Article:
BENGALURU: To commemorate the International Domestic Worker Day, Azim Premji University is hosting a two-day exhibition titled “From ‘Servant’ to ‘Worker’: The Work and Lives of Domestic Workers in Bengaluru”.
The exhibition is based on a number of oral life histories collected from domestic workers from different parts of the city and documents experiences of these workers who are from different castes, ethnicities, religions and age groups. The research is a part of Bangalore Livelihood Project by the professors of Azim Premji University Rajesh Joseph and Balmurli Natrajan.
Rajesh Joseph says, “It is about how domestic workers play their roles in the globalised IT hub of Bengaluru. They are mostly women who work in different houses for a few hours to earn some extra money.”
He adds, hence, these workers do not realise they have certain rights. “These rights include the hours they work for, rate per hour, leave and bonus.” But there has been a gradual shift from servant to domestic work.
Don’t give sari, give cash
He cites an example: “Earlier, the employers would give a sari to them during festivals. But the workers started saying they do not need saris but money so that they can buy one of their choice. Later, they started demanding bonus saying they have been working for a year at the same place, hence, they need a month’s pay as bonus. It’s a mild shift towards identifying themselves as a worker.”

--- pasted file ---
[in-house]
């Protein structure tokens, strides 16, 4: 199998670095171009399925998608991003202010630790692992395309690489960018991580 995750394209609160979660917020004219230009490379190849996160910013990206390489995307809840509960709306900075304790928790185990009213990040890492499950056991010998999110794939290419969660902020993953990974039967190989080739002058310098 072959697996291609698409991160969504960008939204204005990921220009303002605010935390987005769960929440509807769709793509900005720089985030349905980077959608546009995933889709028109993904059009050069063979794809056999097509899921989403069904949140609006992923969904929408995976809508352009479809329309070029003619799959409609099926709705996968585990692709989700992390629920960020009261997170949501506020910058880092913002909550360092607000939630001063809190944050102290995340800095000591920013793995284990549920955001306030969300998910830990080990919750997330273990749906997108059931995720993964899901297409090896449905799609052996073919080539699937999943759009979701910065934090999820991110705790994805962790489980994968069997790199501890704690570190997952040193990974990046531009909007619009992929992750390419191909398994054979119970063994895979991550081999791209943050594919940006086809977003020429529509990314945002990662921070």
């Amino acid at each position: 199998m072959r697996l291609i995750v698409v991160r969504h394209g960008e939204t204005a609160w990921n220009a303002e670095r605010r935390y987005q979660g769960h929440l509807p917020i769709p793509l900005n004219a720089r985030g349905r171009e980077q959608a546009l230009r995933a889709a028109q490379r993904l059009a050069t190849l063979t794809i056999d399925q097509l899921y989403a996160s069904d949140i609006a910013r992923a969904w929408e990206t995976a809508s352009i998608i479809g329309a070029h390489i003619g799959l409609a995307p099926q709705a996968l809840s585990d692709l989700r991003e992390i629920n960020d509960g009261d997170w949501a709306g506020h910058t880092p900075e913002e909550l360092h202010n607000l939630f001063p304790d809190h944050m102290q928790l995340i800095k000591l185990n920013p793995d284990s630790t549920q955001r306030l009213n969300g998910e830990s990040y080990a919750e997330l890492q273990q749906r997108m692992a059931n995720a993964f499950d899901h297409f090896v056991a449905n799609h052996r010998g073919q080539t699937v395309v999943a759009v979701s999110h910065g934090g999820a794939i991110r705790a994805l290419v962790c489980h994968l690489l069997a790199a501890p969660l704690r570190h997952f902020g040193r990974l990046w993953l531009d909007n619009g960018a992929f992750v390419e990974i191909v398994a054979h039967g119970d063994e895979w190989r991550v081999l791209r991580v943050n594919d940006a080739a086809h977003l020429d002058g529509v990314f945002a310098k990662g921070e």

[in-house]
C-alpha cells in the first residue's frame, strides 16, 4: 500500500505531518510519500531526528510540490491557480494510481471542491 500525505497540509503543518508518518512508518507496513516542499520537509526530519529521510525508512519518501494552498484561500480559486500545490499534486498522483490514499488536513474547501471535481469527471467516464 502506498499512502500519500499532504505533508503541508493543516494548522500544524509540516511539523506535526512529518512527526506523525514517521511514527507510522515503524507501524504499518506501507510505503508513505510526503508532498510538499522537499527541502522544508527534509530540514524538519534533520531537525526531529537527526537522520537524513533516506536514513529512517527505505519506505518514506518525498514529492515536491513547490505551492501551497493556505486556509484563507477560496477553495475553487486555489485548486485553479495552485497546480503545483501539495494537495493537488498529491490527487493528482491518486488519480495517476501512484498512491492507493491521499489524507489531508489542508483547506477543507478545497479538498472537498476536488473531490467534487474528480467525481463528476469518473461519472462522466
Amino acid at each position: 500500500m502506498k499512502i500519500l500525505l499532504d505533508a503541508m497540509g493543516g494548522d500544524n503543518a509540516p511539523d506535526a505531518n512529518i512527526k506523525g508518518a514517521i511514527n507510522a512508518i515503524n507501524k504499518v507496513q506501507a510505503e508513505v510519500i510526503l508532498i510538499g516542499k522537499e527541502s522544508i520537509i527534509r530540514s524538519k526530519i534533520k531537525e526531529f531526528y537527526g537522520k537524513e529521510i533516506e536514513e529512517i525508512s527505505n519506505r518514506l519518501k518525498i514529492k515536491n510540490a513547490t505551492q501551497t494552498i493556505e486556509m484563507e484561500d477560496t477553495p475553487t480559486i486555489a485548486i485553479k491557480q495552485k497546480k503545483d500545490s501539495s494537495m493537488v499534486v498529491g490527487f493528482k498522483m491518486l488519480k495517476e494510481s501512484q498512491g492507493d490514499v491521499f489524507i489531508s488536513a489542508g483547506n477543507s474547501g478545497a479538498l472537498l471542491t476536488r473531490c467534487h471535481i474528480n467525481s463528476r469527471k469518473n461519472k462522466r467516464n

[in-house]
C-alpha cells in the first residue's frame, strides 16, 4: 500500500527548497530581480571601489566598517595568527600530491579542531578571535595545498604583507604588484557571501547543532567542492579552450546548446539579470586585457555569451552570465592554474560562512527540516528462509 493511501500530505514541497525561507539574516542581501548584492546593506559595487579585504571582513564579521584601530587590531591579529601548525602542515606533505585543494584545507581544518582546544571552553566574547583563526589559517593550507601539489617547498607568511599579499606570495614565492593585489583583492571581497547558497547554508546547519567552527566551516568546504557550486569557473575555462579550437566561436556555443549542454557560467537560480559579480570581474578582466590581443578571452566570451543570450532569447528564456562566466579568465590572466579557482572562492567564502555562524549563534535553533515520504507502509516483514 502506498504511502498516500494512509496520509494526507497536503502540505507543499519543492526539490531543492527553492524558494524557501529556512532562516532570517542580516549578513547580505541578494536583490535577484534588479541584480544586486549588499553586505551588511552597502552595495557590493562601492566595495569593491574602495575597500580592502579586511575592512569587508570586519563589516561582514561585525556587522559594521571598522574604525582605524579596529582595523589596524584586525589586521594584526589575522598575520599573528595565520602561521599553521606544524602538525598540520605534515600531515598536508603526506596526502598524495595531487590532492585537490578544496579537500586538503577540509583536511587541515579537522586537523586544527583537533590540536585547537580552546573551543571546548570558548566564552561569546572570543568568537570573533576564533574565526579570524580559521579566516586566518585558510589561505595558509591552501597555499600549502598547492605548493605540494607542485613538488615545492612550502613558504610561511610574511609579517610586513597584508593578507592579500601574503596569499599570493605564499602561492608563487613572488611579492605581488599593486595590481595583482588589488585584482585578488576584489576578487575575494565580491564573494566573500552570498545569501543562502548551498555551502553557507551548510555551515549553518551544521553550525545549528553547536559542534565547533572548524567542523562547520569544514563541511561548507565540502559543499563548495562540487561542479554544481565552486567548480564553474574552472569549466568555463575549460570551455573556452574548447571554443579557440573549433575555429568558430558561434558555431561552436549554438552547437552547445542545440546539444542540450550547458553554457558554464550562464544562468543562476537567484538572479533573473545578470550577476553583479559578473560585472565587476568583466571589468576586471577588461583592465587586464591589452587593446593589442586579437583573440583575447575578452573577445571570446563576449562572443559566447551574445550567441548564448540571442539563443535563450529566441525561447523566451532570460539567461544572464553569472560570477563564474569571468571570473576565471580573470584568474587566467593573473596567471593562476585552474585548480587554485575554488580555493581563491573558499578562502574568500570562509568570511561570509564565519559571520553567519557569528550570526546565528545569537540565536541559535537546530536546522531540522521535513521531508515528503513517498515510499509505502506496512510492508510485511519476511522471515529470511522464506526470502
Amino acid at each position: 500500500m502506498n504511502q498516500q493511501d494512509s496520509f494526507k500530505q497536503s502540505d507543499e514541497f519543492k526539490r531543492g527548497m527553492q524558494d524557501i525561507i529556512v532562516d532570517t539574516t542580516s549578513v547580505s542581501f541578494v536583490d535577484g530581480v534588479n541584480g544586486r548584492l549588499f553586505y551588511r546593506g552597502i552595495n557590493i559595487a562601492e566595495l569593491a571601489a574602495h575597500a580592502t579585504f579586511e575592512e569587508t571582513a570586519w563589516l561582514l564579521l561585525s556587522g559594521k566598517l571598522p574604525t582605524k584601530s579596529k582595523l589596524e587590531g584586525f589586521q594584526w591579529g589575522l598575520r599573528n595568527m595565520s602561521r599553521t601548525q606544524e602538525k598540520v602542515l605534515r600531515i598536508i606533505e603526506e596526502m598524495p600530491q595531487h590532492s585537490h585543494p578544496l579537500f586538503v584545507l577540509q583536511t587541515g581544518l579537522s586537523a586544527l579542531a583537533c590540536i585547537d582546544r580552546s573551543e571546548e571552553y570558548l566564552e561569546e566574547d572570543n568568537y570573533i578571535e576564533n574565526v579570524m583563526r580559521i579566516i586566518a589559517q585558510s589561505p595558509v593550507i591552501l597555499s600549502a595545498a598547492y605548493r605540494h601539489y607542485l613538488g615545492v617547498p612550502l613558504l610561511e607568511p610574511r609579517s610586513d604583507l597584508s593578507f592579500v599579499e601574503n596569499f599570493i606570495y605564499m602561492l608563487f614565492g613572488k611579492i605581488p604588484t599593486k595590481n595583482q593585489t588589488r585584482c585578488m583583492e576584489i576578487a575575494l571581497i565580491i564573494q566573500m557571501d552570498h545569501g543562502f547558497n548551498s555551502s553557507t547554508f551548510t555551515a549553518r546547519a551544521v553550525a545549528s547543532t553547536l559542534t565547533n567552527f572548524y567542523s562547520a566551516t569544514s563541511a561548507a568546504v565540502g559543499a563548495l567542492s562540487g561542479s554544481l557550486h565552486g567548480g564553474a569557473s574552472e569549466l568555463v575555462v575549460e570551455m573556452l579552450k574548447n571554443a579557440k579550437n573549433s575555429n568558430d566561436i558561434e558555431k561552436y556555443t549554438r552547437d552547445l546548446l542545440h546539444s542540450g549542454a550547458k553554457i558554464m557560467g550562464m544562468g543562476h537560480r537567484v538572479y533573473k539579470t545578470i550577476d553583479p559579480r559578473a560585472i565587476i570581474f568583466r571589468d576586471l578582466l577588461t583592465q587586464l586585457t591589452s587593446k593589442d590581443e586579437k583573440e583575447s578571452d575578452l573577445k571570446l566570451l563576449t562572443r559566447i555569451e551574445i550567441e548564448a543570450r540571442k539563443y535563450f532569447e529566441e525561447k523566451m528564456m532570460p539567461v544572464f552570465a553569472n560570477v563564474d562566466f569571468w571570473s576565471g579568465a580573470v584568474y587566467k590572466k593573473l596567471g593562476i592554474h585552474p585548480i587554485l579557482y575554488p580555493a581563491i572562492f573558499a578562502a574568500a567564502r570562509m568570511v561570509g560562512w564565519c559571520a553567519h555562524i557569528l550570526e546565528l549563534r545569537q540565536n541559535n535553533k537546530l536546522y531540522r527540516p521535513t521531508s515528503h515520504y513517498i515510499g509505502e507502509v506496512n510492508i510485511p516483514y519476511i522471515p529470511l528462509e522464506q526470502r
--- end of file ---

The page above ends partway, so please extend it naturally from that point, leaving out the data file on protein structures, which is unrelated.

Balmurli Natrajan says that the struggle for formalisation is a battle between the classes. “Businesses, middle and upper middle class employers do not want to pay more than what they are paying now to their domestic help. With formalisation, the state policies will change,” says Balmurli.
There is only a verbal contract between the employer and the employee. “The workers now negotiate minimum income based on their work,” he says.
The team visited and attended several union meetings across the cities since 2015. “We observed what issues they talk about, the problems in their households and daily lives and the issues at work,” Rajesh says.
Many garment factory workers, after growing old, jump to domestic work as they find it difficult to work for long hours, adds Rajesh.
Migrants struggle harder
A need among these workers to get their children educated was observed in the research. “They send their children to college as well. We did not come across anyone who do not send their children to school,” says Rajesh.
“All migrants face the problem of not being recognised as a legitimate citizen of the city,” says Balamurli.
Even if they have lived all their lives here, some one as old as 70 years of age is still viewed as an outsider and not a local, adds Balmurli. This affects the payment they receive. The newly arrived ones work at a lesser salary than the local workers, says Rajesh.